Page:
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Report: Rents Down Across New York City, Tens Of Thousands Of Units Available

NEW YORK (CBSNewYork) -- Since the coronavirus pandemic struck New York City, more people seem to be moving out. Yet, those staying put are doing so at a lower price.

Falling in love with the Big Apple was easy for Cate Ortiz and her husband, who moved from California to a two-bedroom apartment on the Upper East Side last August.

"It was everything he and I dreamed of for the first seven-eight months and then once the pandemic hit, New York City is not New York City anymore and we just didn't see it changing anytime soon," Ortiz told CBS2's Jenna DeAngelis on Wednesday.


Worried about crowding on public transportation, safety, and having a newborn she said were some of the deciding factors to move back to the West Coast.

"Long term, it's just so expensive. The rent is expensive. Day care there was gonna cost more than our rent cost and it just wasn't worth it for us," Ortiz said. "We're paying through February. That's how bad we wanted to get out of the city," Ortiz said.

It appears they're not alone.

According to StreetEasy, more than 67,000 rentals were on the market in July, with the median asking rent at $3,200, a nearly 9% drop from last July. Experts say the surge in supply is driving rents down, especially in Manhattan.

MOREParts Of NYC Rife With Empty Apartments; Real Estate Experts Say Pandemic Causing Buyers And Renters To Reevaluate Priorities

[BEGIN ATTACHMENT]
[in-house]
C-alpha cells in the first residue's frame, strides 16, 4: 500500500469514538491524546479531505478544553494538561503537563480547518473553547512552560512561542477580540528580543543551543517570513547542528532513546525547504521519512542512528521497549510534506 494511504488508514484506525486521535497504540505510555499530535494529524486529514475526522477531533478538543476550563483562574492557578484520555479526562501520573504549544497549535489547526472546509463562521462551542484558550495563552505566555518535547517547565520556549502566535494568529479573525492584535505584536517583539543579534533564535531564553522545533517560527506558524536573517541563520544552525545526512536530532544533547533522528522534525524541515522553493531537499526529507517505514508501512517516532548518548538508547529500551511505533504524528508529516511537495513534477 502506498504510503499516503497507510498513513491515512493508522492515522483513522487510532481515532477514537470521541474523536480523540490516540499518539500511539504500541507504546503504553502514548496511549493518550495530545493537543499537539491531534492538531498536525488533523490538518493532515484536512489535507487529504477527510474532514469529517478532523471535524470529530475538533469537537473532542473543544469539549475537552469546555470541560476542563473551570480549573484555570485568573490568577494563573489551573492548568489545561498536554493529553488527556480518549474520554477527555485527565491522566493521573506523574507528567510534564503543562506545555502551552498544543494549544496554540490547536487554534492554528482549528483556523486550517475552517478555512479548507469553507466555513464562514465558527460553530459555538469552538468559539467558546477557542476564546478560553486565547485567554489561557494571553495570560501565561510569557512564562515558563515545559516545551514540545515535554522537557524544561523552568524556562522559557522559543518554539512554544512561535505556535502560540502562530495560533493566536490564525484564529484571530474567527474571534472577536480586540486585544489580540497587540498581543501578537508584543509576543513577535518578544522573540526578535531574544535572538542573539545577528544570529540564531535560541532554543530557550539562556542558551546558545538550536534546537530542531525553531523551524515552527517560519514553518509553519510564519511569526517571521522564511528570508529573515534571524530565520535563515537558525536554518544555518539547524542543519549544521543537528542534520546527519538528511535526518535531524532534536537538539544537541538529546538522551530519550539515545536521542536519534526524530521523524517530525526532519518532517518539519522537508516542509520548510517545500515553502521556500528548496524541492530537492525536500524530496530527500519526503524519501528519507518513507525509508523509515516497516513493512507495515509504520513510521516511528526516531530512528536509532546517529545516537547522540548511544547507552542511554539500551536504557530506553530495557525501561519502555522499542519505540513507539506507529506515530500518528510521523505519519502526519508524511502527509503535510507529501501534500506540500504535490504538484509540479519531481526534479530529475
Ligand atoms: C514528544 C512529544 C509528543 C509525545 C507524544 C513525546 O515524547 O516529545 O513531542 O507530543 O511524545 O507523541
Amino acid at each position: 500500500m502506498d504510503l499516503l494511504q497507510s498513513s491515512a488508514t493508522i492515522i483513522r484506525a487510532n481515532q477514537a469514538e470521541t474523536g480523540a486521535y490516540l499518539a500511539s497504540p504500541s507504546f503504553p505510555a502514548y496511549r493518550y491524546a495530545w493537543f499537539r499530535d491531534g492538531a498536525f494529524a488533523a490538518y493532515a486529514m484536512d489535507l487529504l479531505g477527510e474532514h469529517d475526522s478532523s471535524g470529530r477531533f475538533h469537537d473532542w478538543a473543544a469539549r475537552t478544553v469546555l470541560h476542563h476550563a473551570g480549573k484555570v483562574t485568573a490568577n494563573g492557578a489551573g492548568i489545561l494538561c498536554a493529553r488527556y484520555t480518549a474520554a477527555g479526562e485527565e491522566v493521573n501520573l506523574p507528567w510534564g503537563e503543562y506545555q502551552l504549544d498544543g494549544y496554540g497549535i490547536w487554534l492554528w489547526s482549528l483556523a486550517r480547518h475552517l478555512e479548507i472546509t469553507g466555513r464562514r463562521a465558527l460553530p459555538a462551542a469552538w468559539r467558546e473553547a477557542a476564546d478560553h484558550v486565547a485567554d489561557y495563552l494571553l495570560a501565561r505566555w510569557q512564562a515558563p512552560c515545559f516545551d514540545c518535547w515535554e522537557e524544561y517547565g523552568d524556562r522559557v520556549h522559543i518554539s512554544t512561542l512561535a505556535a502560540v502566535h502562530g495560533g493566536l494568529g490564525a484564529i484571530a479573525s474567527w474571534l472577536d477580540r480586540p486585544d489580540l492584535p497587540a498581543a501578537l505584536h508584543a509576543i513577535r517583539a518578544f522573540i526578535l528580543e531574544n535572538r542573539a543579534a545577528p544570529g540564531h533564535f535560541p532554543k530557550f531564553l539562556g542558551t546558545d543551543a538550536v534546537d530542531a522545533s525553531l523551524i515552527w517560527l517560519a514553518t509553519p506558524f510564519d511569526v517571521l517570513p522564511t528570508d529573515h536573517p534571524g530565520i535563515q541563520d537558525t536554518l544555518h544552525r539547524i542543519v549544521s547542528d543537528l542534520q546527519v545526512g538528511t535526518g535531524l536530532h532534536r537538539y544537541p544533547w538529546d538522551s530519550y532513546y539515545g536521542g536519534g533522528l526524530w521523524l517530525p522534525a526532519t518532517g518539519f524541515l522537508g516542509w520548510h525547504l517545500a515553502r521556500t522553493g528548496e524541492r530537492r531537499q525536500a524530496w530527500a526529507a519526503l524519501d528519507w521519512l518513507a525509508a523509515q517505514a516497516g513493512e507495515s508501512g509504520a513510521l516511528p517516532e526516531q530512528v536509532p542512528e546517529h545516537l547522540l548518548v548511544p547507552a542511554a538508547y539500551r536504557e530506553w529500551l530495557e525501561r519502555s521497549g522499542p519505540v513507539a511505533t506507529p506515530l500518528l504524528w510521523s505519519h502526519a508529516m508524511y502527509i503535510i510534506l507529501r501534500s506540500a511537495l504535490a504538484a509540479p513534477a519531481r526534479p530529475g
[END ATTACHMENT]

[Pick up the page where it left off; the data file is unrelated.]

DeAngelis was told some tenants have been able to negotiate with landlords to lower their current rent.

"It makes sense to come to sort of a medium point that works for both parties versus having a tenant move out and then having the vacancy and trying to fill the vacancy at a time when there's a lot of choice for tenants," said Nicole Beauchamp, an agent for Engel & Volkers Real Estate.

Beauchamp explained the best approach for tenants looking for a break.

"Compare what you're in now to what you could move to and have that frank discussion with the landlord, that you're here and you would like to stay and you would like an adjustment, or that you're willing to go," Beauchamp said.

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When asked for an estimate of how many people the city could lose, Mayor Bill de Blasio took a cautious approach.

"It is way too soon to know what the long-term impact will be," de Blasio said.

The real estate agent CBS2 spoke to said although there is a spike in vacant apartments, on the flip side, companies like Facebook and Amazon are committing to leases and bringing more people to the city.

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